CULTURE Study says women are underrepresented in top animation jobs

CULTURE

Study says women are underrepresented in top animation jobs

AP

01:53, June 11, 2019

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Director Jennifer Yuh Nelson arrives at the premiere of "Kung Fu Panda 2," in Los Angeles, May 22, 2011. Women make up roughly half of all executives in animation, but the numbers fall significantly when it comes to female directors, according to a study from USC Annenberg Inclusion Initiative and the non-profit advocacy group Women in Animation. (Photo: AP)

Women make up roughly half of all executives in animation, but a study released Monday says the numbers fall significantly when it comes to female directors and other leadership roles in the industry.

The study by the USC Annenberg Inclusion Initiative and the nonprofit advocacy group Women in Animation said that in the past 12 years, only 3% of animated film directors were women and only one, “Kung Fu Panda 2” director Jennifer Yuh Nelson, was a woman of color.

In some areas, like producing, animation has better female representation than live-action films. The study found that women made up 37% of producers on the 120 animated films surveyed going back to 2007. On live-action features, women make up about 15% of producers.

“The proportion of women in this leadership role in animation, and the progress made in the last decade indicates that there are spaces where the industry is taking inclusion seriously and affecting change,” said initiative director Stacy L. Smith in a statement.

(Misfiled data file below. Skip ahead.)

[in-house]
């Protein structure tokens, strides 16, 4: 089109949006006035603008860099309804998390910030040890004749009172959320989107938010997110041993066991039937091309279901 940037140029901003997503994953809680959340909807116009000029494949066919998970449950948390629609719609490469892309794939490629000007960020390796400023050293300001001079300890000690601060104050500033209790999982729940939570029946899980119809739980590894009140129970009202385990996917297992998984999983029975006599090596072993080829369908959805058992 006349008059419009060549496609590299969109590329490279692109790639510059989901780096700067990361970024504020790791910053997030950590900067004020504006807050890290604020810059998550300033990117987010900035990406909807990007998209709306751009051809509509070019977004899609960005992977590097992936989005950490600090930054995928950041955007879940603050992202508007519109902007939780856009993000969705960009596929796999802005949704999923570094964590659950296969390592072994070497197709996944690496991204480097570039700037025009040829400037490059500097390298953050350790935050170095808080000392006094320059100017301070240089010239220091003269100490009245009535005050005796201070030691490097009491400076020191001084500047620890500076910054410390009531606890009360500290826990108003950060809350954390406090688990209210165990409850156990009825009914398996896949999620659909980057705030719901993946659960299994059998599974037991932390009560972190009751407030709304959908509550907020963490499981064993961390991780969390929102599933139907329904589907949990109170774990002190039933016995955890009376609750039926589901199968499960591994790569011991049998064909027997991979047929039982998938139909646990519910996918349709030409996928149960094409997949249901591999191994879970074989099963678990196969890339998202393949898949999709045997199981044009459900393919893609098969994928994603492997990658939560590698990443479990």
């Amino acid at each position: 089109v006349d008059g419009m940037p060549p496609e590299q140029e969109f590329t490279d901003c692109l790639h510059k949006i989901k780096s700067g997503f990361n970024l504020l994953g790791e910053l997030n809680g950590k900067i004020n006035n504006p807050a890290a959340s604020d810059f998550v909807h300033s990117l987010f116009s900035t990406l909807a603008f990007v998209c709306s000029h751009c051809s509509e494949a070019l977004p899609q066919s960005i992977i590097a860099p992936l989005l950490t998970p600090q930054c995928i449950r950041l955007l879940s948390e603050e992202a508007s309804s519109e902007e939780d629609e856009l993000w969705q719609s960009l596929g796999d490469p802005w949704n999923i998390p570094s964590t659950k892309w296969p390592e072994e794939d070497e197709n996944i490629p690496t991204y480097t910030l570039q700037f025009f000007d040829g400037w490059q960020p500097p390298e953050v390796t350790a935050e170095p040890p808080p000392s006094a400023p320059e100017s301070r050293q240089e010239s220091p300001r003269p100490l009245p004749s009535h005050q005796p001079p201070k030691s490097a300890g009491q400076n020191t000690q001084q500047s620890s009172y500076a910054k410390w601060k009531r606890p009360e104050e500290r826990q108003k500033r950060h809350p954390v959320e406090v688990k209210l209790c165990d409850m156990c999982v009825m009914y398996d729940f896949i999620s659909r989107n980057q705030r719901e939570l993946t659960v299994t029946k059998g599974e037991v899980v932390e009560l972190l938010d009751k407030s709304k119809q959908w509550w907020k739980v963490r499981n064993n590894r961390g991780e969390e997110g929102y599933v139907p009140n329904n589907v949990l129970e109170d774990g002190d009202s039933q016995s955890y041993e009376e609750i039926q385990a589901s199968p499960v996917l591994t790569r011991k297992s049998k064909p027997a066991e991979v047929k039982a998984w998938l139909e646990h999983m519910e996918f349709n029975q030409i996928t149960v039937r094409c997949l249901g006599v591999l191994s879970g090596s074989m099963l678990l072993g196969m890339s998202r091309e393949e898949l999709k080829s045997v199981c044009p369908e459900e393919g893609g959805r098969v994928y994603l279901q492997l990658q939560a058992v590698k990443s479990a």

Women also made up 13% of directors of popular animated television shows from 2018, the only year covered by the study. But women of color were underrepresented in all areas.

Women are also outnumbered in below-the-line roles like head of story, lead animators and art directors, the study found.

And in front of the camera, only 20 of the top 120 animated features across the past 12 years had a female lead or co-lead. Of those, three, “Moana,” ″The Princess and the Frog,” and “Smurfs: The Lost Village,” had a woman of color as the protagonist

Marge Dean, the president of Women in Animation, says a better understanding of the numbers will help push the industry toward achieving 50-50 gender representation by 2025.



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